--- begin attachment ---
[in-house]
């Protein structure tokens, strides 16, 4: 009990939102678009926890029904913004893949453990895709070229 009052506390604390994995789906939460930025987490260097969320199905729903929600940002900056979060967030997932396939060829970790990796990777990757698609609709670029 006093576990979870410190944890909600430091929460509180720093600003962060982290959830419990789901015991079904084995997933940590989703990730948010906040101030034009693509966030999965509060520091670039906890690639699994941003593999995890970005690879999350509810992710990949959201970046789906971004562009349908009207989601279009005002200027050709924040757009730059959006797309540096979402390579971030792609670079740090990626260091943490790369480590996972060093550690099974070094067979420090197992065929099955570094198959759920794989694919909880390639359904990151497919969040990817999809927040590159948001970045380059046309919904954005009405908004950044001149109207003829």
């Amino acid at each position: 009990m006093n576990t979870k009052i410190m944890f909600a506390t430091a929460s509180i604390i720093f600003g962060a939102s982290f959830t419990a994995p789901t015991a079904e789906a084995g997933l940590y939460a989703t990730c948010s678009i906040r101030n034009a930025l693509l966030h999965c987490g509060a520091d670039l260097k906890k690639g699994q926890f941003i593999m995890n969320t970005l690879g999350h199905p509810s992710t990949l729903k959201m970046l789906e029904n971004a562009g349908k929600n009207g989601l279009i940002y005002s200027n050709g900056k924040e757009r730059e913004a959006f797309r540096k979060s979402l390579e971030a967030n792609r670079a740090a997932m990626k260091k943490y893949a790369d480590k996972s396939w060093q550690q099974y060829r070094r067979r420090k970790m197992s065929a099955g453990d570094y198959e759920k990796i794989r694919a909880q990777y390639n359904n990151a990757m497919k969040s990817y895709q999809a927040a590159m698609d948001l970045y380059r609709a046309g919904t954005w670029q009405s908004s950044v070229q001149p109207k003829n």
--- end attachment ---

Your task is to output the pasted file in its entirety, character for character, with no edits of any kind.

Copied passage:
[in-house]
């Protein structure tokens, strides 16, 4: 009990939102678009926890029904913004893949453990895709070229 009052506390604390994995789906939460930025987490260097969320199905729903929600940002900056979060967030997932396939060829970790990796990777990757698609609709670029 006093576990979870410190944890909600430091929460509180720093600003962060982290959830419990789901015991079904084995997933940590989703990730948010906040101030034009693509966030999965509060520091670039906890690639699994941003593999995890970005690879999350509810992710990949959201970046789906971004562009349908009207989601279009005002200027050709924040757009730059959006797309540096979402390579971030792609670079740090990626260091943490790369480590996972060093550690099974070094067979420090197992065929099955570094198959759920794989694919909880390639359904990151497919969040990817999809927040590159948001970045380059046309919904954005009405908004950044001149109207003829």
């Amino acid at each position: 009990m006093n576990t979870k009052i410190m944890f909600a506390t430091a929460s509180i604390i720093f600003g962060a939102s982290f959830t419990a994995p789901t015991a079904e789906a084995g997933l940590y939460a989703t990730c948010s678009i906040r101030n034009a930025l693509l966030h999965c987490g509060a520091d670039l260097k906890k690639g699994q926890f941003i593999m995890n969320t970005l690879g999350h199905p509810s992710t990949l729903k959201m970046l789906e029904n971004a562009g349908k929600n009207g989601l279009i940002y005002s200027n050709g900056k924040e757009r730059e913004a959006f797309r540096k979060s979402l390579e971030a967030n792609r670079a740090a997932m990626k260091k943490y893949a790369d480590k996972s396939w060093q550690q099974y060829r070094r067979r420090k970790m197992s065929a099955g453990d570094y198959e759920k990796i794989r694919a909880q990777y390639n359904n990151a990757m497919k969040s990817y895709q999809a927040a590159m698609d948001l970045y380059r609709a046309g919904t954005w670029q009405s908004s950044v070229q001149p109207k003829n």